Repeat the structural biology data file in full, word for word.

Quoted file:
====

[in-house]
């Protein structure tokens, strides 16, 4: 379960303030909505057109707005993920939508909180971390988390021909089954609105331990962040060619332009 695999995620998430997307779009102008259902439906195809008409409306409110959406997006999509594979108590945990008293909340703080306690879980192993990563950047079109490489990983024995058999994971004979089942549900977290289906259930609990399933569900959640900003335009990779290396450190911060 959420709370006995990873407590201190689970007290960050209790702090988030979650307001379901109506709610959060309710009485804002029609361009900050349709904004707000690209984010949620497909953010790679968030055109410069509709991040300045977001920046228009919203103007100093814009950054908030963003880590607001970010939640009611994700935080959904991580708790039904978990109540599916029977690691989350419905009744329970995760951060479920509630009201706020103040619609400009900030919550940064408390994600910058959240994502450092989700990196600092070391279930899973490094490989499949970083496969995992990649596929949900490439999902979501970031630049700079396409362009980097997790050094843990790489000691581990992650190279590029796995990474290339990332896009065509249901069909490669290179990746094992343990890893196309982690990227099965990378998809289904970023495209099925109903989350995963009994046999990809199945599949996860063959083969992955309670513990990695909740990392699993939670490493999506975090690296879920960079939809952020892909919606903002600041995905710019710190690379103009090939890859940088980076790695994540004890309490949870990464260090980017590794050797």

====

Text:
[in-house]
């Protein structure tokens, strides 16, 4: 379960303030909505057109707005993920939508909180971390988390021909089954609105331990962040060619332009 695999995620998430997307779009102008259902439906195809008409409306409110959406997006999509594979108590945990008293909340703080306690879980192993990563950047079109490489990983024995058999994971004979089942549900977290289906259930609990399933569900959640900003335009990779290396450190911060 959420709370006995990873407590201190689970007290960050209790702090988030979650307001379901109506709610959060309710009485804002029609361009900050349709904004707000690209984010949620497909953010790679968030055109410069509709991040300045977001920046228009919203103007100093814009950054908030963003880590607001970010939640009611994700935080959904991580708790039904978990109540599916029977690691989350419905009744329970995760951060479920509630009201706020103040619609400009900030919550940064408390994600910058959240994502450092989700990196600092070391279930899973490094490989499949970083496969995992990649596929949900490439999902979501970031630049700079396409362009980097997790050094843990790489000691581990992650190279590029796995990474290339990332896009065509249901069909490669290179990746094992343990890893196309982690990227099965990378998809289904970023495209099925109903989350995963009994046999990809199945599949996860063959083969992955309670513990990695909740990392699993939670490493999506975090690296879920960079939809952020892909919606903002600041995905710019710190690379103009090939890859940088980076790695994540004890309490949870990464260090980017590794050797």